What Really Happened To Fast & Furious' Most Iconic Cars

Ever since 2001's "The Fast and the Furious" brrap psst'ed onto theater screens and into our hearts, the franchise has become one of the biggest in Hollywood history. Right from the starting line, the movies have shown the best parts of car tuner culture, with high-octane action, deeply customized imports, and the friends, families, and parties from the car scene. As the franchise evolved, it encompassed all aspects of car culture, including classics, sleepers, utility vehicles, and some of the best-armored people carriers available to law enforcement.

The series appeals to normal moviegoers through the approachable, likable main characters, who show that family isn't just all about blood. Gearheads find a different appeal in the hundreds of high-end, suped-up cars, trucks, and luxury vehicles that feature prominently in nearly every scene. The "Fast and Furious" franchise has seen the best of the best, from Japan Domestic Market (JDM) imports tricked out in copious amounts of neon glow to hypercars and other limited-run vehicles.

Movie filming schedules are notoriously hard on the vehicles they use. Every car driven by a main character will have one fully-customized 'hero' vehicle used for exterior and interior shots and close-ups. There's often a backup hero vehicle and multiple copies that look the part from the outside, which are used for any stunts. With filming being hard on the vehicles, it's a wonder any of them survive past the production. But survive, they do, and we've found out where some of the most iconic cars from the franchise ended up.

Brian's Toyota Supra Mk-IV

Eight orange Supras were used in 2001's "The Fast and the Furious" throughout the filming. One was the hero car with modified engine parts, one was a backup for the main car but only on the outside, and six were stunt doubles. This is the 10-second car that Brian owed Dom, the wheels that set the franchise up for its never-ending road race. The 1994 Supra cost $24,000 new and received extensive customizations to almost every part of the car. The engine was filled with custom parts from Greddy, HKS, Turbonetics, and NOS, bringing 544 – 569 horsepower before nitrous (the range is because it was tested on two dynos, with differing results). The exterior got a makeover with that sweet neon orange and custom Troy Lee graphics, the tires and suspension got upgraded, the interior was decked out in carbon fiber and blue suede, and a roll cage was added.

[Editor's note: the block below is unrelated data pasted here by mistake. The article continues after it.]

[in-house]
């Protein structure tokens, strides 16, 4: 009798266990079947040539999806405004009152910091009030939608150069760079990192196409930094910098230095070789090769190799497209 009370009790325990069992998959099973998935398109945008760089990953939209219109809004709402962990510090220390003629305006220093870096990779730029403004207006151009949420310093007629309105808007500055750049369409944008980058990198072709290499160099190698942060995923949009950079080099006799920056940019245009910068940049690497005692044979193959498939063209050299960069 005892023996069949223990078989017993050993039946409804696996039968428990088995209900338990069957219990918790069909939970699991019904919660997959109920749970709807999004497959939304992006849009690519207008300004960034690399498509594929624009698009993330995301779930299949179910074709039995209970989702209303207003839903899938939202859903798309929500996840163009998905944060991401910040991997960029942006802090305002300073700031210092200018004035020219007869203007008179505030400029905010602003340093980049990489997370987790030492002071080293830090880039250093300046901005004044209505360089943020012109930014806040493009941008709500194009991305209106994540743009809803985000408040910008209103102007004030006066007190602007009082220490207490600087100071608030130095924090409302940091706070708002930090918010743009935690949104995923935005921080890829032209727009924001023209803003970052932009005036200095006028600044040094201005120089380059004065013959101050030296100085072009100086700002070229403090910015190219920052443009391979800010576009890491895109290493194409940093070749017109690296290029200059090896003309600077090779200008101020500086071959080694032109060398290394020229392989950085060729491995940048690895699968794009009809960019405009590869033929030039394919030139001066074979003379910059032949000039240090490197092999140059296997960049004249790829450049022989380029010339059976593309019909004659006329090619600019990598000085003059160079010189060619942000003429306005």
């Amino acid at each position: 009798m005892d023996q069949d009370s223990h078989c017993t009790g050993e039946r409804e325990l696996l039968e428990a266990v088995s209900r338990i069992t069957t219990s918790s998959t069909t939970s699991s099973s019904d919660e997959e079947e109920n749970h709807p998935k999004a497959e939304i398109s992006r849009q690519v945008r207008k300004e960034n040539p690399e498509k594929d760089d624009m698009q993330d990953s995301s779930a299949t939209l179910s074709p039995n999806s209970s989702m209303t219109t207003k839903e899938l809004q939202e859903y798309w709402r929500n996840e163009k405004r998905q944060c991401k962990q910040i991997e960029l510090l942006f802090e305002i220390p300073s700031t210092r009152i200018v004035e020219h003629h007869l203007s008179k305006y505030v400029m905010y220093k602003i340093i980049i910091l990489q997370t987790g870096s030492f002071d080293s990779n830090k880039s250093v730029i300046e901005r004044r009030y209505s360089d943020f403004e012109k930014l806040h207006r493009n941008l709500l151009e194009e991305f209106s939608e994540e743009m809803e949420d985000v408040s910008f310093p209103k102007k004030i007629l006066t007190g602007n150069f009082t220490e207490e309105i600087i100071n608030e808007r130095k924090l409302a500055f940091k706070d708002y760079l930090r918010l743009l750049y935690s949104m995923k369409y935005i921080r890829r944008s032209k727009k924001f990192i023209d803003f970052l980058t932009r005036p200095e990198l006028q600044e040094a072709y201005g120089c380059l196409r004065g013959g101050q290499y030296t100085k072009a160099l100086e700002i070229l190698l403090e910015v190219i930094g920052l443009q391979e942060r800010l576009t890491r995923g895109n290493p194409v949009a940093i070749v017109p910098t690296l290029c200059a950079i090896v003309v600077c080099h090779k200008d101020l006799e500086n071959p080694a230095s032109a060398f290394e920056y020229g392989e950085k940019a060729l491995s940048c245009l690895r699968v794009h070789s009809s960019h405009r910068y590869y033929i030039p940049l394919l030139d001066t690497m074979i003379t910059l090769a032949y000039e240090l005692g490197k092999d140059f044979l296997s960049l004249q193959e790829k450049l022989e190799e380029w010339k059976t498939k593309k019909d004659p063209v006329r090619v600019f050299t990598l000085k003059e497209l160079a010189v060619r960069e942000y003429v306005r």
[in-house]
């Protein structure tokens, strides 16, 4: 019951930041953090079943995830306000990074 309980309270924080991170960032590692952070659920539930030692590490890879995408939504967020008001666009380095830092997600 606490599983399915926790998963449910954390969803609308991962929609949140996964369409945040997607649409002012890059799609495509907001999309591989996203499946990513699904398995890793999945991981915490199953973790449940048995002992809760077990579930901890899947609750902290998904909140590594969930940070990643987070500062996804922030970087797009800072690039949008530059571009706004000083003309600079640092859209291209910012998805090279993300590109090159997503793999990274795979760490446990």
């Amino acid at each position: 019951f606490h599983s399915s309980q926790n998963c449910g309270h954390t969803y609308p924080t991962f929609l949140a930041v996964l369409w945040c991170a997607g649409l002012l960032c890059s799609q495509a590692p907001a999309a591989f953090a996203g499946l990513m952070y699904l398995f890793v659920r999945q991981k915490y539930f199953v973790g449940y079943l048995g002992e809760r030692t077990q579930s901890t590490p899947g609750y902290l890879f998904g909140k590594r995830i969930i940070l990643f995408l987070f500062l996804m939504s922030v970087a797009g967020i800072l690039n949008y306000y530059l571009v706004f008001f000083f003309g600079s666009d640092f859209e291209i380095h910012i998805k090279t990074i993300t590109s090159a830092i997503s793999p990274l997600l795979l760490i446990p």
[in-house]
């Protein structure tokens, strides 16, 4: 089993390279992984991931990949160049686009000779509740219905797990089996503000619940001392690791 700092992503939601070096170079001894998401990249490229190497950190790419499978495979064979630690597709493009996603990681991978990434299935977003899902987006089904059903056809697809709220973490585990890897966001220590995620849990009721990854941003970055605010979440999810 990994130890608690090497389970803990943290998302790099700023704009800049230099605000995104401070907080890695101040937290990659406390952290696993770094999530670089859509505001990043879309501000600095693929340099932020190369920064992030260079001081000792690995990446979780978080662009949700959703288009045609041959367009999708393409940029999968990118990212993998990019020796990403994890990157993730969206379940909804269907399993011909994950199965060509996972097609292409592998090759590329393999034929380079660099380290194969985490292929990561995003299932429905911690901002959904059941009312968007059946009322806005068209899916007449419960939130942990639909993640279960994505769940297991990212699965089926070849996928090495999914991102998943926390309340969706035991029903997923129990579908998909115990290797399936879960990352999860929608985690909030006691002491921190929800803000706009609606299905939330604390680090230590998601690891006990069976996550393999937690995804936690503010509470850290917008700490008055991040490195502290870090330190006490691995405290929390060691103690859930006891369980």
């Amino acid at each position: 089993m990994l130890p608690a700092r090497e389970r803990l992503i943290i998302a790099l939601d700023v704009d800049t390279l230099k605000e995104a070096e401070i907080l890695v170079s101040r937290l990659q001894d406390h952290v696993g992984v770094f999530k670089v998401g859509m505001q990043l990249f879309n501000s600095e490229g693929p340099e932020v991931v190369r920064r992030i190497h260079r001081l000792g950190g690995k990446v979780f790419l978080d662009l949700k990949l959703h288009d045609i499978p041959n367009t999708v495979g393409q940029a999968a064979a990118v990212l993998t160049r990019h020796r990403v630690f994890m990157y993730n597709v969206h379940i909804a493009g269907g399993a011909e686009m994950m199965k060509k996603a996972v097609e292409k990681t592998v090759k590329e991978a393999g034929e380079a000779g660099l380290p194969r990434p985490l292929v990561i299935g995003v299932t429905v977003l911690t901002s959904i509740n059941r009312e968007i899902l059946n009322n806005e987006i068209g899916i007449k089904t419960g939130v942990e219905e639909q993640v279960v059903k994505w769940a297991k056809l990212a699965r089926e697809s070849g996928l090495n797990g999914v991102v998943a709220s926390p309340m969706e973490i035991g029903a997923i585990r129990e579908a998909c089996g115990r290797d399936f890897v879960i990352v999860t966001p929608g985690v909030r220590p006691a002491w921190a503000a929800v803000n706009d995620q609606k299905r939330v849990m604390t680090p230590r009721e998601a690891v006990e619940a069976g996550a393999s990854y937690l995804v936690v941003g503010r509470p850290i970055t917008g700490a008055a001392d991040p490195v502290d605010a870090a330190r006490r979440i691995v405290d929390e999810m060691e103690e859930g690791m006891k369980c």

The original was owned by Craig Lieberman, technical advisor on the first two movies, and had achieved modest success at car meets before its catapult to stardom. He kept hold of it for a year after the movie but got an offer he couldn't refuse from a private collector in the Netherlands. The hero car with its modifications was sold for a tidy $185,000 profit. Four of the stunt cars received a gold exterior for the sequel. Two of those were returned to the orange livery and went on to be sold at auction to private collectors, one for $185,000 in 2015 and one for $550,000 in 2021.

Brian's Nissan Skyline GT-R R34

The one-off Nissan Skyline GT-R R34 built for the fourth installment, "Fast & Furious," was supposedly Paul Walker's favorite car to drive in the entire series. Built by Daryl Alison of Kaizo Industries, the Bayside Blue Skyline was unblemished by the usual decals of manufacturers used in the customization at the behest of Paul Walker, who didn't want to drive a "sticker bomber." The production team also built another eight Skyline copies for stunts and other filming needs from ER34 body shells on top of a Volkswagen Beetle chassis.

What's possibly more infamous than one of the late Paul Walker's favorite cars is the story around the importation of the Skyline. In 2010, a former Orange County Sheriff's deputy pleaded guilty to a misdemeanor for illegally importing Japanese Domestic Model cars. One was the Skyline GT-R R34, and the deputy was no other than Daryl Alison. The U.S. Immigration and Customs Enforcement (ICE) investigated the case. They said that Alison brought the cars in disassembled, put them together at his now-defunct business premises, and put fake VINs onto them before the sale.

The Skyline was eventually released from federal lockup and has gone through several owners. The latest owner is GT-A International, an auction house based in Munich, Germany, currently auctioning off the 1-of-1 Bayside Blue Skyline GT-R R34 with an appraisal range between 750,000 and 5,000,000 Euros.

Brian's Mark I 1972 Ford Escort RS1600

For "Fast and Furious 6," the producers wanted to bring cars from more nations into the mix. Two British-made cars were pulled into the lineup for this sixth movie outing, a 1971 Jensen Interceptor driven by Letty and this third classic car driven by Brian – a Mark 1 1972 Ford Escort RS1600. Thanks to Craig Lieberman, we know how the producers sourced and built the cars used for one of the biggest stunts in the movie. All five of the Ford Escorts built for filming had to be purchased in the U.K., as none of the Mk 1 Escorts that made it to the U.S. fit the necessary specifications. Some had period-correct 1.6-liter Ford Kent engines with DOHC Cosworth heads and double Weber carbs, while others had 2.0-liter Vauxhall Redtop engines from Opel, with all five rebuilt in the U.K.

Two of the five were stripped to be used in the bridge jump scene during the tank chase sequence. One of the jump cars was written off immediately after flipping while the first half of the jump was filmed. The second jump car survived but was a twisted wreck left in storage for many years. A British collector bought the mangled chassis and spent the equivalent of $90,000 in British pounds restoring it to its former glory.

Dom's 1970 Dodge Charger